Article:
Three-language policy is not applicable to offices of Central Government : Daily Current Affairs

Three-language policy is not applicable to offices of Central Government

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In response to a question filed under RTI, Ministry of Home Affairs has said that the policy of three languages is not applicable to the offices of the central government.


On 14th September, 2021 Amit Shah, Minister Home Affairs raised the controversy by reigniting the issue that Hindi could be the language of India that can unite the country in one thread.

The issue at Shimoga district at Karnataka came up when the foundation stone was laid for the 97th battalion of the Rapid Action Force in Bhadravati on January 16. The content on the plaques were only in Hindi and English. Kannada was completely ignored as the banner for the occasion was also printed in Hindi. RTI was filed by questioning the reason for this to which ministry replied stating that, ‘as per the provision of the Official Language Act, 1963, and the Official Language Rules, 1976, the provision of bilingual policy is applicable in the offices of the Central government.’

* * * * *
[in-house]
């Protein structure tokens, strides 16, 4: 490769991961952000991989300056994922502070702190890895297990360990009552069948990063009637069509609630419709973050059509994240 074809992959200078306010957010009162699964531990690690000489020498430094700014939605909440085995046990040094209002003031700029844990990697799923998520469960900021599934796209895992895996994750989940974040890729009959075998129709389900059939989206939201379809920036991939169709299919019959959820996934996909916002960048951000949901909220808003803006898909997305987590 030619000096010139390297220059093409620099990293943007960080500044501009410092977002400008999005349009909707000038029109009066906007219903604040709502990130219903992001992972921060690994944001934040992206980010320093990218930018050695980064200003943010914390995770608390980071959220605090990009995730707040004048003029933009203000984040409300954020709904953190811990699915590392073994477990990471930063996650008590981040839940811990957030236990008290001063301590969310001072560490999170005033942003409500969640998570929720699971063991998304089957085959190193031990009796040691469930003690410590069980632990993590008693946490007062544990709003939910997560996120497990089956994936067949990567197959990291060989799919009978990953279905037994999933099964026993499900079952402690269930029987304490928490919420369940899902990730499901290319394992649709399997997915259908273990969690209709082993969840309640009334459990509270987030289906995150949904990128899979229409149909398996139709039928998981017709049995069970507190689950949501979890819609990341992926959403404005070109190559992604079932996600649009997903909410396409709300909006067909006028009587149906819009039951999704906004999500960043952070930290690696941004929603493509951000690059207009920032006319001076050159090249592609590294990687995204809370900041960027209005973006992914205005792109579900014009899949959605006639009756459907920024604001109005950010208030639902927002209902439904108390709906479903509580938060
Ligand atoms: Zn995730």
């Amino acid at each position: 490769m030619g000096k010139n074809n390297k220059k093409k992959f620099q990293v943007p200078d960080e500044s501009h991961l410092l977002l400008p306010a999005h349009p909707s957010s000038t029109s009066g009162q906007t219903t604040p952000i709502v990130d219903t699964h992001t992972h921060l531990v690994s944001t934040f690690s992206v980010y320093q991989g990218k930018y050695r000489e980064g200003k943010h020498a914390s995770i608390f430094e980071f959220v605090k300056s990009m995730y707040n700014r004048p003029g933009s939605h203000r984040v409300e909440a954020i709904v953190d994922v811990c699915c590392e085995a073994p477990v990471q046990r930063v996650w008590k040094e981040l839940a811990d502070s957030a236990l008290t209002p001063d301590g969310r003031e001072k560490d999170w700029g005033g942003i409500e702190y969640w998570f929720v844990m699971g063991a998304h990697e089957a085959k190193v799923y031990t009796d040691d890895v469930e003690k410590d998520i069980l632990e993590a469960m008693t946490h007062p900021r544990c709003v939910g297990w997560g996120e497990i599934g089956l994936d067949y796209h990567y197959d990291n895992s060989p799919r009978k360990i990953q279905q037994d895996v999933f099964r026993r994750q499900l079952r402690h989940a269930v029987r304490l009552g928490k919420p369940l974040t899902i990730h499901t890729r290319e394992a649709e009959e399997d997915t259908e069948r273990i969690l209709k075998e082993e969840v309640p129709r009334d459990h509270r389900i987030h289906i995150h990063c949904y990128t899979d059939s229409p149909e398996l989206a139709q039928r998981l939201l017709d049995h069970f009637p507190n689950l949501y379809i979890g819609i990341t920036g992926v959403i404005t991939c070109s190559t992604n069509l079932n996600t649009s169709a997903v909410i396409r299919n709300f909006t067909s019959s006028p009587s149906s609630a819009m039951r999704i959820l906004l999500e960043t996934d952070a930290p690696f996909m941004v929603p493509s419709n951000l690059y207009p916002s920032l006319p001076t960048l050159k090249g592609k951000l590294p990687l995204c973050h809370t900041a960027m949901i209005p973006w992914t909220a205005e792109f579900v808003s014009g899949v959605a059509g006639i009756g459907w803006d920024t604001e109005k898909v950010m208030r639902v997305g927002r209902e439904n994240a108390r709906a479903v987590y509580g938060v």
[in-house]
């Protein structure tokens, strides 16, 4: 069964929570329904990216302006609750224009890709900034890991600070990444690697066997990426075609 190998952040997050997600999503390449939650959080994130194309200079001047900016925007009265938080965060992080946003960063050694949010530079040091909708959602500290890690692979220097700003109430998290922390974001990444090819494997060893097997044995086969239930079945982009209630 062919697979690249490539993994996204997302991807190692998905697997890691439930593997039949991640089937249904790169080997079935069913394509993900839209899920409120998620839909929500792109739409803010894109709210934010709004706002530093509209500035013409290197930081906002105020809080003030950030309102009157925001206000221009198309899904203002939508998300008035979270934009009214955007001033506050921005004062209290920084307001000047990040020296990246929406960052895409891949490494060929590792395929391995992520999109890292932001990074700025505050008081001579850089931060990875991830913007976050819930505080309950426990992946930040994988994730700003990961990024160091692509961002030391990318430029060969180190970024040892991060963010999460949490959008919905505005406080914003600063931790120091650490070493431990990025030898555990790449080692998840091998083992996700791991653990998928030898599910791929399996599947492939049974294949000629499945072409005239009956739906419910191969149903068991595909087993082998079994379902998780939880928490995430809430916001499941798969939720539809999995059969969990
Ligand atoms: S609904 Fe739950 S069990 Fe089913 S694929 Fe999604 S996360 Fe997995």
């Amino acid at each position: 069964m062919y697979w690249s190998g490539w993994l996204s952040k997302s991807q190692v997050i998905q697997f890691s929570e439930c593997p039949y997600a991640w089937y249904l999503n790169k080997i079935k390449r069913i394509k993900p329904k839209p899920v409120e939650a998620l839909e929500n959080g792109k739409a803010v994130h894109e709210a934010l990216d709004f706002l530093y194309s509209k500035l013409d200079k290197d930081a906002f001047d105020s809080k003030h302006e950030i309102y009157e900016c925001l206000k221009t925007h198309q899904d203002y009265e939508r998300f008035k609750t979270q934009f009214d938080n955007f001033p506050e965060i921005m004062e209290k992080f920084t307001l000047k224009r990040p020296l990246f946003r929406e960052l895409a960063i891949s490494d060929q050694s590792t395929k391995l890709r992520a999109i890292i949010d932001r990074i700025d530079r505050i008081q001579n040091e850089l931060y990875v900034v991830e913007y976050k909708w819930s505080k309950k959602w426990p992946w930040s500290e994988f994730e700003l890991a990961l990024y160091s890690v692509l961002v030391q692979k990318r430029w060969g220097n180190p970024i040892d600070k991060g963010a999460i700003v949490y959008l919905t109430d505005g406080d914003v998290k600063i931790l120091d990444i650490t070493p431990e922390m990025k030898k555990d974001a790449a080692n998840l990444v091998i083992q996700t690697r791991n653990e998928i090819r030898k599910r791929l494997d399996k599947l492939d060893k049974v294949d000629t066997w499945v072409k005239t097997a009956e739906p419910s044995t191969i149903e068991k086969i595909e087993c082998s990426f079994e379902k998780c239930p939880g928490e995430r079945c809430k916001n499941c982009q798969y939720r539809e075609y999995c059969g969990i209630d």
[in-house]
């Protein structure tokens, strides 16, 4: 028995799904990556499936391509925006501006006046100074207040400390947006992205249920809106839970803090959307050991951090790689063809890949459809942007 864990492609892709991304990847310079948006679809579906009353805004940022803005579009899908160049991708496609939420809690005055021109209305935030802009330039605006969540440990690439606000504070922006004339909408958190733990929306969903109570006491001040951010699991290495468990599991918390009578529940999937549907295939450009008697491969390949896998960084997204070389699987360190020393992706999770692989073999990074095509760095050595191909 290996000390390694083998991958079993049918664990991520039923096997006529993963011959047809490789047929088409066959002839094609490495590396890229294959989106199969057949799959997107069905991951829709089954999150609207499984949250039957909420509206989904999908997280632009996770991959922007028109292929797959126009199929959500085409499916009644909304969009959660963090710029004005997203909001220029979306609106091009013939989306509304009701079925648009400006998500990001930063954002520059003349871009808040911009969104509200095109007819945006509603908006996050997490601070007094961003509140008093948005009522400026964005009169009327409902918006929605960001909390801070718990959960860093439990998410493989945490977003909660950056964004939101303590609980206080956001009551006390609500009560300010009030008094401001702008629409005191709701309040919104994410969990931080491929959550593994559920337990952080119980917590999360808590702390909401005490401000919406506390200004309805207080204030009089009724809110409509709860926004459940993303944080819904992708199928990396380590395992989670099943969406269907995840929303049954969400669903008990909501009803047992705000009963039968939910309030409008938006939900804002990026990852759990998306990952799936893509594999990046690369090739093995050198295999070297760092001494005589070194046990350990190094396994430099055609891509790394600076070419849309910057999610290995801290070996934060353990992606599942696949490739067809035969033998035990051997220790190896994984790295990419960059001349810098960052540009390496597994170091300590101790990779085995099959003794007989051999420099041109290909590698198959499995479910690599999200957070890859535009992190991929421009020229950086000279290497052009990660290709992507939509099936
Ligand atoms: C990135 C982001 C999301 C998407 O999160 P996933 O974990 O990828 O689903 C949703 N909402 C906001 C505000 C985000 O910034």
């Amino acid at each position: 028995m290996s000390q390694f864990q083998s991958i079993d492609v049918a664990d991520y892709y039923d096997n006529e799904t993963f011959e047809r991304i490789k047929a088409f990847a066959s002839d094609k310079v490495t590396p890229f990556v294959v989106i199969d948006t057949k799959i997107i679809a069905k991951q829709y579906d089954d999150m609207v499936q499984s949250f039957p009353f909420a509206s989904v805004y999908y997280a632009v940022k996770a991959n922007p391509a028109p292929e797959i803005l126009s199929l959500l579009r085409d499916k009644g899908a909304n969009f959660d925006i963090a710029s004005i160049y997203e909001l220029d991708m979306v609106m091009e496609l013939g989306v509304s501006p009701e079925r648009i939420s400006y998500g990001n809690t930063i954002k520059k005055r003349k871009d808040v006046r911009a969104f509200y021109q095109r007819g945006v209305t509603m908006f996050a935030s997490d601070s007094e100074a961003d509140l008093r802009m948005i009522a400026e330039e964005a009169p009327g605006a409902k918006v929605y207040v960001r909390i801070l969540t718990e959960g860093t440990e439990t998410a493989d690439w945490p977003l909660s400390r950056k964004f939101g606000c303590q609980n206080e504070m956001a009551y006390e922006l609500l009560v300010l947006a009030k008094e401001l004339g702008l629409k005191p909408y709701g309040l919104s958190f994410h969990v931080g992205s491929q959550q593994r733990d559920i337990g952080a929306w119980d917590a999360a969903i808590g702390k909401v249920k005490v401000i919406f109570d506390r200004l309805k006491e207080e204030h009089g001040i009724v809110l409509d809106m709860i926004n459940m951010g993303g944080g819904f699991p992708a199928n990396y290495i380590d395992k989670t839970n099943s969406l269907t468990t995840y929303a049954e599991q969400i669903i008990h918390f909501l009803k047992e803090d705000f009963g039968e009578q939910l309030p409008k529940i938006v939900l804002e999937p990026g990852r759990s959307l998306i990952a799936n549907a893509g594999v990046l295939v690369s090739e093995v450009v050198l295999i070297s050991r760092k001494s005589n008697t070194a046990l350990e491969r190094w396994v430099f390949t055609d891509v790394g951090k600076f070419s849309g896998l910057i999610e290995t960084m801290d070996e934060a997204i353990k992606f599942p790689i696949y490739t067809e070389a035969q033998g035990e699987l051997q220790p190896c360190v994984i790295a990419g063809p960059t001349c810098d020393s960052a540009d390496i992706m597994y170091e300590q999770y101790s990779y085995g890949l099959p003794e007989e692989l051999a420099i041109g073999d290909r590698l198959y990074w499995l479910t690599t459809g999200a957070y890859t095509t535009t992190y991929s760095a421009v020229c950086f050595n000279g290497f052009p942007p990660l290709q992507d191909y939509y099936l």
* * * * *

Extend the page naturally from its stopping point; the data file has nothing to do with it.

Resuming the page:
Seeing this biasness an amendment has been demanded from article 343 to 351 that declare Hindi as an official language.

The enforcement of the Hindi language is a subject matter that has great historical baggage in India. Anti-Hindi agitations had taken over south India from the 1930s to early 1960s. They went on to become one of the most important political tools for Dravidian parties at that time.

The constituent assembly that framed the Indian Constitution to a great extent debated over whether Hindi could become a national language. However, it eventually settled for what is known as the “Munshi-Ayyanagar formula” that included Hindi as one of the many official languages of India.

The two members of the assembly, K.M. Munshi and Gopalaswami Ayyangar,observed that the Hindi language not only has a limited appeal in large parts of India but also is comparatively inefficient to capture the technicalities of law and legislations being framed then for an independent India.

However, the debate that was thought of as an issue that had been resolved came back with the release of the draft NEP with a controversial clause that called for compulsory teaching of Hindi.